War of the Rebellion: Serial 015 Page 0462 OPERATIONS IN N. VA., W. VA., AND MD. Chapter XXIV.

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cheerfully submit to all privations, and are only anxious to have an opportunity of displaying their devotion to their country.

Very respectfully, your obedient servant,

J. C. FREMONT,

Major-General, Commanding.

Honorable E. M. STANTON,

Secretary of War.

No. 2. Return of Casualties in the Union forces.

[Compiled from nominal lists of casualties.]

Killed. Wounded.

Command. Offi-cers Enlisted Offi-cers Enlis-ted men

men

25th Ohio ....... 6 1 50

32nd Ohio ...... 4 3 49

75th Ohio ....... 6 1 31

82nd Ohio ....... 6 5 45

3rd West Virginia. ....... 4 1 41

Total. ....... 26 11 216

Missing.

Command. Offi-cers Enlisted Aggrega-te Remarks

men

25th Ohio ....... 1 58

32nd Ohio ....... ....... 56 Lieutenant

C. S.

Fugate

died of

wounds.

75th Ohio ....... 1 39

82nd Ohio ....... 1 57 Lieutenant

C. W.

Deibold

died of

wounds.

3rd West Virginia. ....... ........ 46

Total. ...... 3 256

No. 3. Report of Brigadier General Robert C. Schenck, U. S. Army, commanding brigade.

HDQRS. SCHENCK'S BRIGADE, MOUNTAIN DEPARTMENT,

Camp Franklin, May 14, 1862.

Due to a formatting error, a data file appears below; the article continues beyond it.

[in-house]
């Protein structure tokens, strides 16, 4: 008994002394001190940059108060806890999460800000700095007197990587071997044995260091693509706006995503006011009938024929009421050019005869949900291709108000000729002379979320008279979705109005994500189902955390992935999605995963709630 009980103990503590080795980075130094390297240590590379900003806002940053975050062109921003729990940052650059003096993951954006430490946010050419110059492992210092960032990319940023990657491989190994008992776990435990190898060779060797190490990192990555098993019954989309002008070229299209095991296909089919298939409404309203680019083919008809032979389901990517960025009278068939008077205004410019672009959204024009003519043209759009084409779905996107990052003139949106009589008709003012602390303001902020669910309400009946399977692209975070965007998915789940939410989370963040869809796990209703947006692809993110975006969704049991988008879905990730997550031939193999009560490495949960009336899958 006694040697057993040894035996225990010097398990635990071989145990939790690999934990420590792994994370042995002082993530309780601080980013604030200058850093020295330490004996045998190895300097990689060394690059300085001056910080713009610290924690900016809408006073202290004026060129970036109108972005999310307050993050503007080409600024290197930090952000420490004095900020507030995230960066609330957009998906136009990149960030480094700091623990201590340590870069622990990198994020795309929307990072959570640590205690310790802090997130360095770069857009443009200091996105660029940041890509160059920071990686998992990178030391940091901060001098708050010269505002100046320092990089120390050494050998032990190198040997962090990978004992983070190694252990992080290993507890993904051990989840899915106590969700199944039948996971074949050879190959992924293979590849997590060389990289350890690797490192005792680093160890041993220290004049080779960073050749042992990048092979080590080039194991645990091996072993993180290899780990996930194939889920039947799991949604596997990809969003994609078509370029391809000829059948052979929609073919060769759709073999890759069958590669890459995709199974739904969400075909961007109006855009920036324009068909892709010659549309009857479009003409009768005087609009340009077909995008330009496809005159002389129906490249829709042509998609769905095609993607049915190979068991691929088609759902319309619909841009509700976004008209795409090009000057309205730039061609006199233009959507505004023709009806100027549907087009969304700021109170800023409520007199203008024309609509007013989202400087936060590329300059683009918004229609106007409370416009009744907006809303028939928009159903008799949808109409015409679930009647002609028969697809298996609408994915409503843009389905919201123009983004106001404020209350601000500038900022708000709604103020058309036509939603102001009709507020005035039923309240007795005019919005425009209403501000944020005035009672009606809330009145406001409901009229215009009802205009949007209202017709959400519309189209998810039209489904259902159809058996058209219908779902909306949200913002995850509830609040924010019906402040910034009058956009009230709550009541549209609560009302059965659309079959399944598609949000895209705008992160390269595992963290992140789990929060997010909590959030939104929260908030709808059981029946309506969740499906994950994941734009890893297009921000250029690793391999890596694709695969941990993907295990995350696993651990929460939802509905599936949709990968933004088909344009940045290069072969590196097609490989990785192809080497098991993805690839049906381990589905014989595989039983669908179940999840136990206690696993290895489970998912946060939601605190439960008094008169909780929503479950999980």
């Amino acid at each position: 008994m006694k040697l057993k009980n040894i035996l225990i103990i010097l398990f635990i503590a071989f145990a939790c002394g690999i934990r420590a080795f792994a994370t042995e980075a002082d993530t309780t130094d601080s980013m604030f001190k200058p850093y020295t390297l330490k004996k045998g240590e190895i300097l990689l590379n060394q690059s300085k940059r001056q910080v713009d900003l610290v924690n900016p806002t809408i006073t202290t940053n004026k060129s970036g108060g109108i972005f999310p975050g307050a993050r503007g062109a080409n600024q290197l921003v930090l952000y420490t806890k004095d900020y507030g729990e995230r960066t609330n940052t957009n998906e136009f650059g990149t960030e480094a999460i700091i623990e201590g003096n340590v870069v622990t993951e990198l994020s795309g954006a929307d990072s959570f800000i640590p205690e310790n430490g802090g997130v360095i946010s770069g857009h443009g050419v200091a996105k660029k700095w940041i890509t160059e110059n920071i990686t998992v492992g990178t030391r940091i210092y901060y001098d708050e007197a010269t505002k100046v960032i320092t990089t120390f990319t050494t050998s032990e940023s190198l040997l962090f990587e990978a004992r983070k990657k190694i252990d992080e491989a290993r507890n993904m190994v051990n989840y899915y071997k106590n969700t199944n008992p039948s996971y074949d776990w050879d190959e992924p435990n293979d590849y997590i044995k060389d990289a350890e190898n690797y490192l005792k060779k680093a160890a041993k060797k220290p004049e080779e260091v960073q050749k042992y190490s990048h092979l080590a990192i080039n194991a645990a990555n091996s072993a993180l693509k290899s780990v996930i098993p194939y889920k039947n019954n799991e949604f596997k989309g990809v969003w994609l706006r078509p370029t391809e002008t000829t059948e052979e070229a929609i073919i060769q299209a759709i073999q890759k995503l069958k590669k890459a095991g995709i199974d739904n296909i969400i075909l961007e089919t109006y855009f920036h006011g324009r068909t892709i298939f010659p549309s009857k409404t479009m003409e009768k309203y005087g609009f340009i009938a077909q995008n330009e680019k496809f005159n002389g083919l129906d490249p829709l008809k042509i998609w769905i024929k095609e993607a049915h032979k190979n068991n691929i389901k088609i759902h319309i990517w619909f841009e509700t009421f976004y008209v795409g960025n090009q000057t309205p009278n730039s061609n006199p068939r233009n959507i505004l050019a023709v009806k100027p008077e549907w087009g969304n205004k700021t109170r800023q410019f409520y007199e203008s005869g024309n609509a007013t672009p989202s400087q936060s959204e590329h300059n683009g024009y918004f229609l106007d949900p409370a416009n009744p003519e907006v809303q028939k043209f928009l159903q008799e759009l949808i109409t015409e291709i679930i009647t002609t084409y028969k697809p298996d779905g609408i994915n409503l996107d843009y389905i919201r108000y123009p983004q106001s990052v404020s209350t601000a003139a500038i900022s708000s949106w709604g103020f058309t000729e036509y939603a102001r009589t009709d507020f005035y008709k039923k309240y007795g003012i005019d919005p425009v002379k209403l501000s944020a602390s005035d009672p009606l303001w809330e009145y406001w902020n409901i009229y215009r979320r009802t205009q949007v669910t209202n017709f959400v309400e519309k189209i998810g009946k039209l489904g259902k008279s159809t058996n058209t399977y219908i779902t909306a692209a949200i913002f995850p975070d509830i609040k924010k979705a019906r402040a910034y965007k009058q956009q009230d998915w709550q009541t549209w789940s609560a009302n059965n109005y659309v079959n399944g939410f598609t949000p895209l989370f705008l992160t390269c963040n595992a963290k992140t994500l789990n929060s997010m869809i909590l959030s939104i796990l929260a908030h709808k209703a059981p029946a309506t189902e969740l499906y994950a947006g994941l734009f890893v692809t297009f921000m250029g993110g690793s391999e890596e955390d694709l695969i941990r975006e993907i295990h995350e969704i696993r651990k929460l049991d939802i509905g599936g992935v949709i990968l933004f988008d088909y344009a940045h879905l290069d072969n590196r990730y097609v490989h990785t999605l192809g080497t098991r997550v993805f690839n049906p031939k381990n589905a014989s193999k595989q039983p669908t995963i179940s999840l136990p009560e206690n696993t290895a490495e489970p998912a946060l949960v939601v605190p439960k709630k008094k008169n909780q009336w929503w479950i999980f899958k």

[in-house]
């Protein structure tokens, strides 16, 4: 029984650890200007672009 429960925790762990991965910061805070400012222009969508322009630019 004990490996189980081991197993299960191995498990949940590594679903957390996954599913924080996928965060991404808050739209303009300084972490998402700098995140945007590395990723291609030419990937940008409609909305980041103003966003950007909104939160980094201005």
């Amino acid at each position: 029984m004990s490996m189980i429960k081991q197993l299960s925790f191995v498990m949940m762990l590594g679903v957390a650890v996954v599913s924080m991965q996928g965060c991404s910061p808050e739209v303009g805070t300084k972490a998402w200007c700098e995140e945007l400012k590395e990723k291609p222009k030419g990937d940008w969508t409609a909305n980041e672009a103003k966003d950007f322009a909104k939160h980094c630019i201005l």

I have the honor in my dispatches, heretofore transmitted through you, to inform the general commanding of my march with my brigade from Franklin to McDowell to the relief of Brigadier-General Milroy, who, with his force, fallen back to and concentrated at the last-named place, was threatened with attack by the combined armies of the rebel Generals Jackson and Johnson. By leaving my baggage train under a guard in my last camp, on the road 14 miles from McDowell, I was able to push forward so as to make the whole distance (34 miles) in twenty-three hours. I added, however, but little numerical strength to the army I was sent to relieve. My brigade, consisting of but three regiments, and with several companies then on detached and other duty, brought into the field and aggregate of only 1,300 infantry, besides De Beck's battery, of the First Ohio Artillery, and about 250 of the First Battalion of Connecticut Cavalry. With this help I reached General Milroy at 10 a.m. on the 8th instant. I was, to use his own expression, "just in time." I found his regiments of infantry partly in line of battle in the plain at McDowell, covering some of the various approaches from the mountain, and partly disposed as skirmishers on the